A Practitioner’s Perspective of DevOps: Regular Compliance and Audits

Information Security

By Sachin Agarwal, Senior DevOps Engineer, Securonix

For my final post in this series for DevOps and security professionals new to the field, I’ll cover the topic of regular compliance and audits. My previous posts on continuous security and keeping systems updated cover the first two pillars of the DevOps framework I wrote about in my book, Mastering DevOps with Continuous Security: Advanced Strategies and Best Practices. I’m covering the third pillar in this article. Regular compliance and audits drive a secure team culture and new DevOps professionals should see automation as a major component in promoting speed of development.

Compliance and audits in DevOps

In DevOps, compliance ensures that software development and delivery are secure and trustworthy. And to ensure companies follow compliance regulations, audits are performed by external vendors (usually, but companies may have internal audits as well). Compliance involves adhering to established security policies, regulatory requirements, and industry standards throughout the development lifecycle. However, integrating traditional compliance processes and audits, which can be slow and manual, into the more dynamic world of DevOps can be challenging. Companies need to continuously adapt compliance checks to evolving technologies and workflows and ensure real-time compliance without disrupting the continuous integration and delivery processes.

Automating compliance checks and audits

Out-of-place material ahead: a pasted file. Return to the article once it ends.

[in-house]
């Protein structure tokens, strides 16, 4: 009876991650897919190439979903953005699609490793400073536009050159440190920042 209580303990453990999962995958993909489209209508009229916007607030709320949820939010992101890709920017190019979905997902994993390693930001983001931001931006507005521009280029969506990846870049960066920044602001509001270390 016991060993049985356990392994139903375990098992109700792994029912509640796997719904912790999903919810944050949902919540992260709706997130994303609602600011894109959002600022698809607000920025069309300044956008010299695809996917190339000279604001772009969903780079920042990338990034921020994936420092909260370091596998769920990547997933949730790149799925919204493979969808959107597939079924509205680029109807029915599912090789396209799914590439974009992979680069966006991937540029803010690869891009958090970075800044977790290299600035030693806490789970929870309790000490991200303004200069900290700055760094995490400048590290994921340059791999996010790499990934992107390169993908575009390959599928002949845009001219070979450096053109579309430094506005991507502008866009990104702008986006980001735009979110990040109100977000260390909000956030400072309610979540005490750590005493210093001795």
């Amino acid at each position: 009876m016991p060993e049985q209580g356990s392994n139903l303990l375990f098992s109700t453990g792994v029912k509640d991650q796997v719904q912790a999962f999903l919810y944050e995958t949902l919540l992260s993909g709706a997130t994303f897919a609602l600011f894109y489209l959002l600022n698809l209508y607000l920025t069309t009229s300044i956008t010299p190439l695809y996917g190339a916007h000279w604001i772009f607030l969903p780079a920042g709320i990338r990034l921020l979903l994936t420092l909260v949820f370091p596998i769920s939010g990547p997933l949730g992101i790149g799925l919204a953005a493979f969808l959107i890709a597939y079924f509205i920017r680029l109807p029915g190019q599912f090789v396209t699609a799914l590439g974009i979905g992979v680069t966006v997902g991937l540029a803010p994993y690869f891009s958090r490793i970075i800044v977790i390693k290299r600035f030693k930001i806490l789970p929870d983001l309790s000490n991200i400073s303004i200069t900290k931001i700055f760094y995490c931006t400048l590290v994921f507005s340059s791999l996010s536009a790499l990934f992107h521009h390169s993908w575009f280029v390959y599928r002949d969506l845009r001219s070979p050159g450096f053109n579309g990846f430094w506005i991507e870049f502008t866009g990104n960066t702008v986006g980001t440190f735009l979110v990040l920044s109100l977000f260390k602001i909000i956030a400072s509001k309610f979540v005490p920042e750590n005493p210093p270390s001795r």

Automating compliance checks and audits in DevOps means using tools that continuously monitor infrastructure, code, and configurations for any deviations from set compliance standards. This automation ensures that compliance is maintained in real-time, without hindering the speed of DevOps processes. In practice, one workflow example could be information taken from areas like networks and devices get funneled to Securonix, where we consolidate the information so organizations can detect anomalies and comply with regulations. Automation not only streamlines compliance but also reduces manual efforts and the potential for human error, ensuring that compliance and auditing is seamlessly combined with DevOps operations.

When I talk about this in my book, I break down the various components of automating compliance by security teams, seen below.

Key components of automated compliance

  • Continuous monitoring: Employ the use of tools and automation for continuously monitoring infrastructure, code, and configurations for violations and vulnerabilities.
  • Policy as code: Define security policies as code to ensure compliance is baked into the DevOps process. This means your security standards are checked in real-time during the software development process.
  • Audit trails: Maintain detailed logs of changes and security events for facilitating audits and investigations.
  • Automated reporting: Generate automated reports to offer transparency and real-time insights into compliance status. It’s helpful to provide dashboards for stakeholders to have visibility into the security program.
  • Alerting and remediation: Implement an automated process of automating alerts for violations and the subsequent remediation steps. Quick remediation reduces risk to the organization as a whole.
  • Integration with CI/CD: Embed compliance checks within the CI/CD pipeline to prevent the progression of non-compliant elements.

For both DevOps beginners and seasoned pros, automation is key to streamlining tasks and boosting efficiency. Remember to prioritize security at every step to safeguard your projects. Stay proactive with audits and compliance, utilizing tools and concepts like Policy as Code to manage rules effectively. Lastly, keep a close eye on regulatory updates to ensure your practices remain up-to-date and compliant.

This ends my series of posts, “A Practitioner’s Perspective of DevOps”, meant to give newer DevOps and security pros a look at some of the concepts I wrote about in my book and follow as part of the engineering team at Securonix. If you have any questions or would like future posts on other topics, please feel free to comment or reach out!